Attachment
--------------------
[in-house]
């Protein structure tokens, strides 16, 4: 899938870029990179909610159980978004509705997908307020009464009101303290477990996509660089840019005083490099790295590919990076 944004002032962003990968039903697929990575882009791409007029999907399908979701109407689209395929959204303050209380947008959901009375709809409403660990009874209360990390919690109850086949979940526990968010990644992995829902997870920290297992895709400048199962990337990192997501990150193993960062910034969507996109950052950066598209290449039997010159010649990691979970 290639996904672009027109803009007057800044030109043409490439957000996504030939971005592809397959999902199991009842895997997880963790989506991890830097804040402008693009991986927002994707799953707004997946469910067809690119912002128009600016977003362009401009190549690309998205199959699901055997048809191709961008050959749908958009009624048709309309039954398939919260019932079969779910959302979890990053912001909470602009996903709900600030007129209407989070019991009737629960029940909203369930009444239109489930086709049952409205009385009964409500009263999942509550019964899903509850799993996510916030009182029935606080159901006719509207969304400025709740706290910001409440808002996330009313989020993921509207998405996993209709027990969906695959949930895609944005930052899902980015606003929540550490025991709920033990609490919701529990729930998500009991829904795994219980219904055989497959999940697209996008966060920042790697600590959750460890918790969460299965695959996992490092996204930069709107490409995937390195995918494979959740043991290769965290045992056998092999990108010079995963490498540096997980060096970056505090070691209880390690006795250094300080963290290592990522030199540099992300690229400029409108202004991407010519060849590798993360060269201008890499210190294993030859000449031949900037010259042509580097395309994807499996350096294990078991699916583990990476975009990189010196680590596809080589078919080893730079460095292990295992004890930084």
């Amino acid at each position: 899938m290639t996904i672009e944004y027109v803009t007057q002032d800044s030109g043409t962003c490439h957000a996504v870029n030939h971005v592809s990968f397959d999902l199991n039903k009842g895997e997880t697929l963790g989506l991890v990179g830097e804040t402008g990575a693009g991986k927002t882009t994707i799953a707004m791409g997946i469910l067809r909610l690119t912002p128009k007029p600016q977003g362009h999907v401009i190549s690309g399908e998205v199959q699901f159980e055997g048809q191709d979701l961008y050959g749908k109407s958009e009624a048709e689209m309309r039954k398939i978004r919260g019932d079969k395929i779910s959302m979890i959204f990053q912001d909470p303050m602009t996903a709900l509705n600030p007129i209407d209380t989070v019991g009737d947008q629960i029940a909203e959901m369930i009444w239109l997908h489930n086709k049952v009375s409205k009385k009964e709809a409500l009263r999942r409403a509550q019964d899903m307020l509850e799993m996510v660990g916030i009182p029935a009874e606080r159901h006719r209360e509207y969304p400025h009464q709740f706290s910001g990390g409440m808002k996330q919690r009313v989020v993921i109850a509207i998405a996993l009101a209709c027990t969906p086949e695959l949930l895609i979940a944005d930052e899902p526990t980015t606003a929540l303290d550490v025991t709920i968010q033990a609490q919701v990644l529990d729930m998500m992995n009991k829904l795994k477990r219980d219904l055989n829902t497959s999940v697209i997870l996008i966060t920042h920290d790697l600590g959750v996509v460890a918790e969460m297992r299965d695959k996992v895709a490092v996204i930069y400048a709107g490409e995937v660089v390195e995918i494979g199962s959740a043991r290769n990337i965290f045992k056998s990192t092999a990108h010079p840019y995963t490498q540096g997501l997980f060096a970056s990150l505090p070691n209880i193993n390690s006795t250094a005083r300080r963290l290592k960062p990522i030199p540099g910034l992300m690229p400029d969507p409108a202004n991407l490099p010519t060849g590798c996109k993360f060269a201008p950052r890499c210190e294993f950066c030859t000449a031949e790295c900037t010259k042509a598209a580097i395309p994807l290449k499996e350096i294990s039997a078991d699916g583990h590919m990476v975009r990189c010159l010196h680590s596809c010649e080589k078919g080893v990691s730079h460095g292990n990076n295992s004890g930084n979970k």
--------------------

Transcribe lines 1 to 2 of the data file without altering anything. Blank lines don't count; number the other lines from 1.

[in-house]
């Protein structure tokens, strides 16, 4: 899938870029990179909610159980978004509705997908307020009464009101303290477990996509660089840019005083490099790295590919990076 944004002032962003990968039903697929990575882009791409007029999907399908979701109407689209395929959204303050209380947008959901009375709809409403660990009874209360990390919690109850086949979940526990968010990644992995829902997870920290297992895709400048199962990337990192997501990150193993960062910034969507996109950052950066598209290449039997010159010649990691979970 290639996904672009027109803009007057800044030109043409490439957000996504030939971005592809397959999902199991009842895997997880963790989506991890830097804040402008693009991986927002994707799953707004997946469910067809690119912002128009600016977003362009401009190549690309998205199959699901055997048809191709961008050959749908958009009624048709309309039954398939919260019932079969779910959302979890990053912001909470602009996903709900600030007129209407989070019991009737629960029940909203369930009444239109489930086709049952409205009385009964409500009263999942509550019964899903509850799993996510916030009182029935606080159901006719509207969304400025709740706290910001409440808002996330009313989020993921509207998405996993209709027990969906695959949930895609944005930052899902980015606003929540550490025991709920033990609490919701529990729930998500009991829904795994219980219904055989497959999940697209996008966060920042790697600590959750460890918790969460299965695959996992490092996204930069709107490409995937390195995918494979959740043991290769965290045992056998092999990108010079995963490498540096997980060096970056505090070691209880390690006795250094300080963290290592990522030199540099992300690229400029409108202004991407010519060849590798993360060269201008890499210190294993030859000449031949900037010259042509580097395309994807499996350096294990078991699916583990990476975009990189010196680590596809080589078919080893730079460095292990295992004890930084």